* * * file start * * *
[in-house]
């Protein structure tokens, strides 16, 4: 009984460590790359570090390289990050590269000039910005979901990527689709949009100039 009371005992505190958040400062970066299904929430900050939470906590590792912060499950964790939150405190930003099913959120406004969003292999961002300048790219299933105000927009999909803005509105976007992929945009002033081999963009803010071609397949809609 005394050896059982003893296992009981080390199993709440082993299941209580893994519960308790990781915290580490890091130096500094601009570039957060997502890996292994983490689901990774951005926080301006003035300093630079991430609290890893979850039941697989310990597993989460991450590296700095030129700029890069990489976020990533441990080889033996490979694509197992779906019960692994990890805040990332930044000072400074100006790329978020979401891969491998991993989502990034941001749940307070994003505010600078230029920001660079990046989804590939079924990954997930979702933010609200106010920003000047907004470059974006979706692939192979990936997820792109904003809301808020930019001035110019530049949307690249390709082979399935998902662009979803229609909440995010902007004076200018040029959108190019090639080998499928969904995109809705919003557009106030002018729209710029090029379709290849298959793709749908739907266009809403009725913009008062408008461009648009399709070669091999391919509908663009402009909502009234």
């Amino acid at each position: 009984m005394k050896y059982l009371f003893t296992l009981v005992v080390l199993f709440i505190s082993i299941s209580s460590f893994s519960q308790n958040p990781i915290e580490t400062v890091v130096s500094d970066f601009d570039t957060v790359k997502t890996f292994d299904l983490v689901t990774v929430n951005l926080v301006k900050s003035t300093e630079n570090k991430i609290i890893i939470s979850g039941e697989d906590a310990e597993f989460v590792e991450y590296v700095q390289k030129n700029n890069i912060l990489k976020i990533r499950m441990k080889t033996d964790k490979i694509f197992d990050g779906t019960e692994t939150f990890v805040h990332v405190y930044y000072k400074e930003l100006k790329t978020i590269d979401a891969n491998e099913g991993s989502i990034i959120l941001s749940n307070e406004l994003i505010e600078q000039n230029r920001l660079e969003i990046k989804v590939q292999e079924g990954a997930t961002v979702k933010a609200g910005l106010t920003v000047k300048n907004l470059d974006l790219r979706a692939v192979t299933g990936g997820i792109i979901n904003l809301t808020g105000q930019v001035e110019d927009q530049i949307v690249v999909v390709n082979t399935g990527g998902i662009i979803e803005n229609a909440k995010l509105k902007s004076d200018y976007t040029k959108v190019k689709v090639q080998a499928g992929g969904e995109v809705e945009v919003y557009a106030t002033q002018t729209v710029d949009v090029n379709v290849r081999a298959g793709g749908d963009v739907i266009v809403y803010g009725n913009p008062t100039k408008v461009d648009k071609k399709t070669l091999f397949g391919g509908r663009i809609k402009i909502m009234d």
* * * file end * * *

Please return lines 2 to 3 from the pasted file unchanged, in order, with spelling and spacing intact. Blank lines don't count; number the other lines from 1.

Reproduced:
């Protein structure tokens, strides 16, 4: 009984460590790359570090390289990050590269000039910005979901990527689709949009100039 009371005992505190958040400062970066299904929430900050939470906590590792912060499950964790939150405190930003099913959120406004969003292999961002300048790219299933105000927009999909803005509105976007992929945009002033081999963009803010071609397949809609 005394050896059982003893296992009981080390199993709440082993299941209580893994519960308790990781915290580490890091130096500094601009570039957060997502890996292994983490689901990774951005926080301006003035300093630079991430609290890893979850039941697989310990597993989460991450590296700095030129700029890069990489976020990533441990080889033996490979694509197992779906019960692994990890805040990332930044000072400074100006790329978020979401891969491998991993989502990034941001749940307070994003505010600078230029920001660079990046989804590939079924990954997930979702933010609200106010920003000047907004470059974006979706692939192979990936997820792109904003809301808020930019001035110019530049949307690249390709082979399935998902662009979803229609909440995010902007004076200018040029959108190019090639080998499928969904995109809705919003557009106030002018729209710029090029379709290849298959793709749908739907266009809403009725913009008062408008461009648009399709070669091999391919509908663009402009909502009234």
């Amino acid at each position: 009984m005394k050896y059982l009371f003893t296992l009981v005992v080390l199993f709440i505190s082993i299941s209580s460590f893994s519960q308790n958040p990781i915290e580490t400062v890091v130096s500094d970066f601009d570039t957060v790359k997502t890996f292994d299904l983490v689901t990774v929430n951005l926080v301006k900050s003035t300093e630079n570090k991430i609290i890893i939470s979850g039941e697989d906590a310990e597993f989460v590792e991450y590296v700095q390289k030129n700029n890069i912060l990489k976020i990533r499950m441990k080889t033996d964790k490979i694509f197992d990050g779906t019960e692994t939150f990890v805040h990332v405190y930044y000072k400074e930003l100006k790329t978020i590269d979401a891969n491998e099913g991993s989502i990034i959120l941001s749940n307070e406004l994003i505010e600078q000039n230029r920001l660079e969003i990046k989804v590939q292999e079924g990954a997930t961002v979702k933010a609200g910005l106010t920003v000047k300048n907004l470059d974006l790219r979706a692939v192979t299933g990936g997820i792109i979901n904003l809301t808020g105000q930019v001035e110019d927009q530049i949307v690249v999909v390709n082979t399935g990527g998902i662009i979803e803005n229609a909440k995010l509105k902007s004076d200018y976007t040029k959108v190019k689709v090639q080998a499928g992929g969904e995109v809705e945009v919003y557009a106030t002033q002018t729209v710029d949009v090029n379709v290849r081999a298959g793709g749908d963009v739907i266009v809403y803010g009725n913009p008062t100039k408008v461009d648009k071609k399709t070669l091999f397949g391919g509908r663009i809609k402009i909502m009234d």